An Aug. 15 news story erroneously reported that the Oregon Death With Dignity Act is "being contested before the Supreme Court." It is not.

I am one of the attorneys who defended the Oregon law at the Supreme Court. The Oregon Death With Dignity Act was first passed by Oregon voters in November 1994 and was affirmed by voters a second time in November 1997. Although Oregon's new law was initially enjoined by a federal trial court, that ruling was overturned by the Ninth Circuit Court of Appeals. In October 1997, the Supreme Court refused to consider the appeal any further, and Oregon's new law has been in effect ever since.

Since 1993 Oregon's Death With Dignity Act has survived five years of public debate, including two statewide elections, four years of litigation and three sessions of the Oregon legislature. Most recently, the legislature amended the act, making it the first law of its kind to have benefited from the legislative process. Oregon's new law is now in its second year of implementation, and public support has never been higher.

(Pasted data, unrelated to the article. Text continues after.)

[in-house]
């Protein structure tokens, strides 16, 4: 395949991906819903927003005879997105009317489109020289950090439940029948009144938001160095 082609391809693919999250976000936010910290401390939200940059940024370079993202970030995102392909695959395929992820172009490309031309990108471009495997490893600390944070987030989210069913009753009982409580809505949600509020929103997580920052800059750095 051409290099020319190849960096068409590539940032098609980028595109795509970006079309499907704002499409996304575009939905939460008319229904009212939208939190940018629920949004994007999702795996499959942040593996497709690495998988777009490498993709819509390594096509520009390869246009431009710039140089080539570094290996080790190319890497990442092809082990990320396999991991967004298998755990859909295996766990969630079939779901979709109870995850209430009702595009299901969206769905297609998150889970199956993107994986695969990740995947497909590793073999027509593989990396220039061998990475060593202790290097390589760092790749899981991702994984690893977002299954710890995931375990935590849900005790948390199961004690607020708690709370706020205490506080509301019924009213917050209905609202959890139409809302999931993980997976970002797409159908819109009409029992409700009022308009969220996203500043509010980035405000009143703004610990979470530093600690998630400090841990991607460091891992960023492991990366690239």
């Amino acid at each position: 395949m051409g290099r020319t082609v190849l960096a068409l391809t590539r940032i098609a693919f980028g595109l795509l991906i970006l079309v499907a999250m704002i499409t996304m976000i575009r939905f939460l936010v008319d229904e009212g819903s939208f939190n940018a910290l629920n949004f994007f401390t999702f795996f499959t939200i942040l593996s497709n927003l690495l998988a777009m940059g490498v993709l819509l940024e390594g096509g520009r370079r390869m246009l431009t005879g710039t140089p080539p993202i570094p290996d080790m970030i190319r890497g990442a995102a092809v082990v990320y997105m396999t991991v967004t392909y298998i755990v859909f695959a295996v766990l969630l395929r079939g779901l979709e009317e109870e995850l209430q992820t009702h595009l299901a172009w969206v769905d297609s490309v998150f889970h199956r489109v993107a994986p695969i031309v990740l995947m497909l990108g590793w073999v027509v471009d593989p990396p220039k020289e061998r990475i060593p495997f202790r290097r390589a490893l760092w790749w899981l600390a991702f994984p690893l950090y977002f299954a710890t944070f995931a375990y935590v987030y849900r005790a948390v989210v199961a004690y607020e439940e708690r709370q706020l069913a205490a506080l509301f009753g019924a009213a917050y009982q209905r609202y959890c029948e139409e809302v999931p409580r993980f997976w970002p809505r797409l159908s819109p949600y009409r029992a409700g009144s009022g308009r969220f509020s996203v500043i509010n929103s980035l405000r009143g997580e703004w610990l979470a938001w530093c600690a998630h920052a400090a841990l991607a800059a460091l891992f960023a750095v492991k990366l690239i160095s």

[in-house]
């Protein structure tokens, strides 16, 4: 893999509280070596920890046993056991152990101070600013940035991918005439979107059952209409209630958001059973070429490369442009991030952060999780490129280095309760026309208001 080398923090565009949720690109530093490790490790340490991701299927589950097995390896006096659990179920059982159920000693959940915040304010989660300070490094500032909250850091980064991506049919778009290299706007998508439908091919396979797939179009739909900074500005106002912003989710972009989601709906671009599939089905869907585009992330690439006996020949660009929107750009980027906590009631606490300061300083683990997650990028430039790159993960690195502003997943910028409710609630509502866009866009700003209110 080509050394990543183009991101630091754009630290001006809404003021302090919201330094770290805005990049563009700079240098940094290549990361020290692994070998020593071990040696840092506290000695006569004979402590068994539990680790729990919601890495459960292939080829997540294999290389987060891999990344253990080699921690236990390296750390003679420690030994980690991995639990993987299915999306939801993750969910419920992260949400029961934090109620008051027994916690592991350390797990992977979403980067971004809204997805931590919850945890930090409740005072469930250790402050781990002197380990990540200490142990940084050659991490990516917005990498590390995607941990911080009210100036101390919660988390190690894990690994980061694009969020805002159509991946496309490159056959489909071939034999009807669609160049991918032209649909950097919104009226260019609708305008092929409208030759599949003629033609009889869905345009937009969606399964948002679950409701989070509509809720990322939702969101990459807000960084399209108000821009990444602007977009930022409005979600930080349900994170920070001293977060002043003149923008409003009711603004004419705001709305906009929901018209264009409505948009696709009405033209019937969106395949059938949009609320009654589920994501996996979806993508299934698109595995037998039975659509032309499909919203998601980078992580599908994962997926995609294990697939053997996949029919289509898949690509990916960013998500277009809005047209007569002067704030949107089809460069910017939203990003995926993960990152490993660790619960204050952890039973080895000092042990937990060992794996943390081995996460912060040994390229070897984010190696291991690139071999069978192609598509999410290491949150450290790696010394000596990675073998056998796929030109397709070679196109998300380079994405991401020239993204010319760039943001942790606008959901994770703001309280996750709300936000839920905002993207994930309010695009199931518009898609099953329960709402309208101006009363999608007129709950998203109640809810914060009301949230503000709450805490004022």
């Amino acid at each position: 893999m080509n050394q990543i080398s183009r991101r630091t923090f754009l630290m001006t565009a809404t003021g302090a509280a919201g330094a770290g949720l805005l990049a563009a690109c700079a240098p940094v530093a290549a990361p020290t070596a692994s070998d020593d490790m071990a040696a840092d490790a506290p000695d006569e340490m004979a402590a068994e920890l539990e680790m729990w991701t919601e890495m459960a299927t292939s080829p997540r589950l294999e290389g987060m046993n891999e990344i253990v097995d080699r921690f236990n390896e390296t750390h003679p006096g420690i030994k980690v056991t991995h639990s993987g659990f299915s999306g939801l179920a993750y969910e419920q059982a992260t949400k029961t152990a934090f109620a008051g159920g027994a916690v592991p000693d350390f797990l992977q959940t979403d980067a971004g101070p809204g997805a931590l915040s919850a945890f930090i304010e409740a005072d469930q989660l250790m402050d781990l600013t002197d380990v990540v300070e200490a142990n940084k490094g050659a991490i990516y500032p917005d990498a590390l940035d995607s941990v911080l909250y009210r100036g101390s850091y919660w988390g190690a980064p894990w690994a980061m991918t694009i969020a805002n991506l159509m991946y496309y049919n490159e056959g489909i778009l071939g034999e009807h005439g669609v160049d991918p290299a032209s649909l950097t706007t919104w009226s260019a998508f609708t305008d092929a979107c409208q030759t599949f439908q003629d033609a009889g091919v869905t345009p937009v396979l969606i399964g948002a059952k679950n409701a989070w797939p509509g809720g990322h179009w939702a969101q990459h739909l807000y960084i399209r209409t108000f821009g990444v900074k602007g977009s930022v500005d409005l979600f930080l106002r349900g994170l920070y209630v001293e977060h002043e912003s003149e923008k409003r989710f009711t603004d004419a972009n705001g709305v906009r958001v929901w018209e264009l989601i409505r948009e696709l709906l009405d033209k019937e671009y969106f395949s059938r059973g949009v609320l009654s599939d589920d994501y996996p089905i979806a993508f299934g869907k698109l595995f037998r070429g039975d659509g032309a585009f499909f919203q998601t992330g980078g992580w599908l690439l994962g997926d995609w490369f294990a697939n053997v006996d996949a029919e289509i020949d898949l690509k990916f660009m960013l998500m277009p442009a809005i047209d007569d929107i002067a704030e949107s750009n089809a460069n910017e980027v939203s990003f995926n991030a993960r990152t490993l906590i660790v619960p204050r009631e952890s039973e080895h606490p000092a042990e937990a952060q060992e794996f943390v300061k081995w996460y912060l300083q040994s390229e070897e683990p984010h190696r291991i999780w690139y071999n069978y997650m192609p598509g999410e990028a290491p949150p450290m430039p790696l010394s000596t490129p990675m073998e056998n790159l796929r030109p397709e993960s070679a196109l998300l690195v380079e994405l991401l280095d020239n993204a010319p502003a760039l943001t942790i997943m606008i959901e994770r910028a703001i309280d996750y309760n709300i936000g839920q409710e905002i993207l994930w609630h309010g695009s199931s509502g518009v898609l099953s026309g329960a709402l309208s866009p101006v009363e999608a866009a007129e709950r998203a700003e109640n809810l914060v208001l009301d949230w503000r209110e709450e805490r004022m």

Despite such extensive public support, the Oregon Death With Dignity law is under attack by Congress. Setting aside their usual deference to "states' rights," Sen. Don Nickles (D-Okla.) and Rep. Henry Hyde (R-Ill.) have introduced the "Pain Relief Promotion Act of 1999," a political euphemism if ever there was one. This legislation would have a negative effect on medical care at the end of life in all 50 states. Specifically, it would:

Place physicians at risk of criminal prosecution for providing adequate pain relief near the end of life.

Confer new police powers upon local enforcement agencies across the country, requiring that the agencies investigate and determine the intent of physicians who prescribe pain medication near the end of life.

Allow the federal Drug Enforcement Agency to substitute its judgment for that of the individual states when determining legitimate medical practice near the end of life.

Unfortunately, as the states continue to make great advances in end-of-life care, Congress now threatens us with expanded state and federal police powers.

ELI D. STUTSMAN

Portland, Ore.